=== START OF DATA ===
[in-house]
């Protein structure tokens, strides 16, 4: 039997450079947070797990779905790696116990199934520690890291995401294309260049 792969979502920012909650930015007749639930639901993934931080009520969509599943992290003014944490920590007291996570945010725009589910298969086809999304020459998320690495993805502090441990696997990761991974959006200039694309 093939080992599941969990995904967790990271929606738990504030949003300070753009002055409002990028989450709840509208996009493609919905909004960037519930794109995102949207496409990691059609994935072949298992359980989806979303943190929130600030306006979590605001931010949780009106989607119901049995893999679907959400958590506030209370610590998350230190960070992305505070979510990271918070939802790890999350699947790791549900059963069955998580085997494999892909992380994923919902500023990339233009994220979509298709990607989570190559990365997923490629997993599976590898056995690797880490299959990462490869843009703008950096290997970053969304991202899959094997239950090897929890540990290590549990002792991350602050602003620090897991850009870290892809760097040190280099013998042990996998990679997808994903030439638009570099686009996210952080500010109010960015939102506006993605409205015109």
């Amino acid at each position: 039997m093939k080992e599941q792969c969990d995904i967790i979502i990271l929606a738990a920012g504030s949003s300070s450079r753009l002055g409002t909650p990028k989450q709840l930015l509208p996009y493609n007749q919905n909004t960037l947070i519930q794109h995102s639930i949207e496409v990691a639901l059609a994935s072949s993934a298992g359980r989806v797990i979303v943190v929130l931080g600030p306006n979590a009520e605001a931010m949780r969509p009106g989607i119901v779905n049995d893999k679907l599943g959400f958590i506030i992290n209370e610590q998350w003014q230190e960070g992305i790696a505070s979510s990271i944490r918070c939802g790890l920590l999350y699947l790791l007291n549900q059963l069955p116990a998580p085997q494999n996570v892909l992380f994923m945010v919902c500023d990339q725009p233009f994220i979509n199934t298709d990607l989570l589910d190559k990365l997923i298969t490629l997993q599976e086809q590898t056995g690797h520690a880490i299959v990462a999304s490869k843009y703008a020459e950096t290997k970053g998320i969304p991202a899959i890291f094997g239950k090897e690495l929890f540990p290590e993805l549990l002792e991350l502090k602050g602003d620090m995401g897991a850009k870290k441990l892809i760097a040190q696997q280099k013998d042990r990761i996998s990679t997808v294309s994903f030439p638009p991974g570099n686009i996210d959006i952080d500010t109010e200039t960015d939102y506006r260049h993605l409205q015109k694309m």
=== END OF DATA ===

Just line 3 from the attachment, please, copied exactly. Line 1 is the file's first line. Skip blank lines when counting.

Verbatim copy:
């Amino acid at each position: 039997m093939k080992e599941q792969c969990d995904i967790i979502i990271l929606a738990a920012g504030s949003s300070s450079r753009l002055g409002t909650p990028k989450q709840l930015l509208p996009y493609n007749q919905n909004t960037l947070i519930q794109h995102s639930i949207e496409v990691a639901l059609a994935s072949s993934a298992g359980r989806v797990i979303v943190v929130l931080g600030p306006n979590a009520e605001a931010m949780r969509p009106g989607i119901v779905n049995d893999k679907l599943g959400f958590i506030i992290n209370e610590q998350w003014q230190e960070g992305i790696a505070s979510s990271i944490r918070c939802g790890l920590l999350y699947l790791l007291n549900q059963l069955p116990a998580p085997q494999n996570v892909l992380f994923m945010v919902c500023d990339q725009p233009f994220i979509n199934t298709d990607l989570l589910d190559k990365l997923i298969t490629l997993q599976e086809q590898t056995g690797h520690a880490i299959v990462a999304s490869k843009y703008a020459e950096t290997k970053g998320i969304p991202a899959i890291f094997g239950k090897e690495l929890f540990p290590e993805l549990l002792e991350l502090k602050g602003d620090m995401g897991a850009k870290k441990l892809i760097a040190q696997q280099k013998d042990r990761i996998s990679t997808v294309s994903f030439p638009p991974g570099n686009i996210d959006i952080d500010t109010e200039t960015d939102y506006r260049h993605l409205q015109k694309m």